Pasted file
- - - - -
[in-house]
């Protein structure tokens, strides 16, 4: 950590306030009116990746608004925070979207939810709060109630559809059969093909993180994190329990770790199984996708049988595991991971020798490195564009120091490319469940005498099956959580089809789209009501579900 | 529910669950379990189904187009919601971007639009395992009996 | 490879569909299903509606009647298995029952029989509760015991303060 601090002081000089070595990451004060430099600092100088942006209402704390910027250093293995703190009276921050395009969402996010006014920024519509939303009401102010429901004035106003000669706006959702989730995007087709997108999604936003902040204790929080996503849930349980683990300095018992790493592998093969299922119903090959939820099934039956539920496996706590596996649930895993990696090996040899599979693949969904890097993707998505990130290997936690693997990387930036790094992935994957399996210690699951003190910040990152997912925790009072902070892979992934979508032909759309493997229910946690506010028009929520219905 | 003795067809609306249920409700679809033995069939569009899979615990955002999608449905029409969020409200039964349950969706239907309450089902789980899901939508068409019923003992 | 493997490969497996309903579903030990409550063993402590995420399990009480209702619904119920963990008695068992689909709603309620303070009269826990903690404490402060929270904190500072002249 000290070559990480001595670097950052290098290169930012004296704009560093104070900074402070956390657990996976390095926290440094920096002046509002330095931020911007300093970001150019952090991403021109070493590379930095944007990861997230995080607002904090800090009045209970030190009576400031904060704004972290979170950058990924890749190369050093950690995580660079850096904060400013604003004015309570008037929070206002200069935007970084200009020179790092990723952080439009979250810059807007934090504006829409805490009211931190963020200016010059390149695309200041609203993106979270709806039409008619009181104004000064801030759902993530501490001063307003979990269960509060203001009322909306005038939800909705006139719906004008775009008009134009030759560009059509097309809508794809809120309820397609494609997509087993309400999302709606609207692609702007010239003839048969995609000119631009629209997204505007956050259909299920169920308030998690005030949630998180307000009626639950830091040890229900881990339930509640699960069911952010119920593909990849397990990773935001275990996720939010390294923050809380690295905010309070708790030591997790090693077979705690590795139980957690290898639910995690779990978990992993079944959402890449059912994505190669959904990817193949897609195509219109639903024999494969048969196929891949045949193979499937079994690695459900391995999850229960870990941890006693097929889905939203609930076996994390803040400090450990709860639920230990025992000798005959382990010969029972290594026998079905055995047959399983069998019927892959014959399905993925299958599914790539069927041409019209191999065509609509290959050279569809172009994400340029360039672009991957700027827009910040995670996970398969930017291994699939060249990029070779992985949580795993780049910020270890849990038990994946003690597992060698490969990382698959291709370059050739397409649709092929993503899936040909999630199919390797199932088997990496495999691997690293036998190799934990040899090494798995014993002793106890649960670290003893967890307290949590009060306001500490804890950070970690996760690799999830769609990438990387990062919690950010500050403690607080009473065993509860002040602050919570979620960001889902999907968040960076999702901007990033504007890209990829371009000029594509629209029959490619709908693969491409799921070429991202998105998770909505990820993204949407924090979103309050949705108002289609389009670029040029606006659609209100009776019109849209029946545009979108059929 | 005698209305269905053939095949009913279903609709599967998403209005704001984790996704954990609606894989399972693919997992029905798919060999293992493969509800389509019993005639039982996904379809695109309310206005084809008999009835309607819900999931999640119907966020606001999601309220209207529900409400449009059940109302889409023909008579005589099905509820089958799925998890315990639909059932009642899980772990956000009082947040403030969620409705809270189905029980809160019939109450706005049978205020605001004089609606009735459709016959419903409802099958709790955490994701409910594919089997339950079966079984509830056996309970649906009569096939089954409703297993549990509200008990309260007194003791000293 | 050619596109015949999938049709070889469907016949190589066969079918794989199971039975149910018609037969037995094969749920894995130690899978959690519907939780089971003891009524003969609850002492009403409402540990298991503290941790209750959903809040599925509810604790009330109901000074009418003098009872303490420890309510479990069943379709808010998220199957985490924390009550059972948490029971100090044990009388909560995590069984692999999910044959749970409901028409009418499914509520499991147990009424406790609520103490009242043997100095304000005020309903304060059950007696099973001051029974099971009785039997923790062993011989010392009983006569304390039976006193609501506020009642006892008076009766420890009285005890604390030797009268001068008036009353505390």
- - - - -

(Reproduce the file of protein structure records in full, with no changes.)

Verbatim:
[in-house]
């Protein structure tokens, strides 16, 4: 950590306030009116990746608004925070979207939810709060109630559809059969093909993180994190329990770790199984996708049988595991991971020798490195564009120091490319469940005498099956959580089809789209009501579900 | 529910669950379990189904187009919601971007639009395992009996 | 490879569909299903509606009647298995029952029989509760015991303060 601090002081000089070595990451004060430099600092100088942006209402704390910027250093293995703190009276921050395009969402996010006014920024519509939303009401102010429901004035106003000669706006959702989730995007087709997108999604936003902040204790929080996503849930349980683990300095018992790493592998093969299922119903090959939820099934039956539920496996706590596996649930895993990696090996040899599979693949969904890097993707998505990130290997936690693997990387930036790094992935994957399996210690699951003190910040990152997912925790009072902070892979992934979508032909759309493997229910946690506010028009929520219905 | 003795067809609306249920409700679809033995069939569009899979615990955002999608449905029409969020409200039964349950969706239907309450089902789980899901939508068409019923003992 | 493997490969497996309903579903030990409550063993402590995420399990009480209702619904119920963990008695068992689909709603309620303070009269826990903690404490402060929270904190500072002249 000290070559990480001595670097950052290098290169930012004296704009560093104070900074402070956390657990996976390095926290440094920096002046509002330095931020911007300093970001150019952090991403021109070493590379930095944007990861997230995080607002904090800090009045209970030190009576400031904060704004972290979170950058990924890749190369050093950690995580660079850096904060400013604003004015309570008037929070206002200069935007970084200009020179790092990723952080439009979250810059807007934090504006829409805490009211931190963020200016010059390149695309200041609203993106979270709806039409008619009181104004000064801030759902993530501490001063307003979990269960509060203001009322909306005038939800909705006139719906004008775009008009134009030759560009059509097309809508794809809120309820397609494609997509087993309400999302709606609207692609702007010239003839048969995609000119631009629209997204505007956050259909299920169920308030998690005030949630998180307000009626639950830091040890229900881990339930509640699960069911952010119920593909990849397990990773935001275990996720939010390294923050809380690295905010309070708790030591997790090693077979705690590795139980957690290898639910995690779990978990992993079944959402890449059912994505190669959904990817193949897609195509219109639903024999494969048969196929891949045949193979499937079994690695459900391995999850229960870990941890006693097929889905939203609930076996994390803040400090450990709860639920230990025992000798005959382990010969029972290594026998079905055995047959399983069998019927892959014959399905993925299958599914790539069927041409019209191999065509609509290959050279569809172009994400340029360039672009991957700027827009910040995670996970398969930017291994699939060249990029070779992985949580795993780049910020270890849990038990994946003690597992060698490969990382698959291709370059050739397409649709092929993503899936040909999630199919390797199932088997990496495999691997690293036998190799934990040899090494798995014993002793106890649960670290003893967890307290949590009060306001500490804890950070970690996760690799999830769609990438990387990062919690950010500050403690607080009473065993509860002040602050919570979620960001889902999907968040960076999702901007990033504007890209990829371009000029594509629209029959490619709908693969491409799921070429991202998105998770909505990820993204949407924090979103309050949705108002289609389009670029040029606006659609209100009776019109849209029946545009979108059929 | 005698209305269905053939095949009913279903609709599967998403209005704001984790996704954990609606894989399972693919997992029905798919060999293992493969509800389509019993005639039982996904379809695109309310206005084809008999009835309607819900999931999640119907966020606001999601309220209207529900409400449009059940109302889409023909008579005589099905509820089958799925998890315990639909059932009642899980772990956000009082947040403030969620409705809270189905029980809160019939109450706005049978205020605001004089609606009735459709016959419903409802099958709790955490994701409910594919089997339950079966079984509830056996309970649906009569096939089954409703297993549990509200008990309260007194003791000293 | 050619596109015949999938049709070889469907016949190589066969079918794989199971039975149910018609037969037995094969749920894995130690899978959690519907939780089971003891009524003969609850002492009403409402540990298991503290941790209750959903809040599925509810604790009330109901000074009418003098009872303490420890309510479990069943379709808010998220199957985490924390009550059972948490029971100090044990009388909560995590069984692999999910044959749970409901028409009418499914509520499991147990009424406790609520103490009242043997100095304000005020309903304060059950007696099973001051029974099971009785039997923790062993011989010392009983006569304390039976006193609501506020009642006892008076009766420890009285005890604390030797009268001068008036009353505390």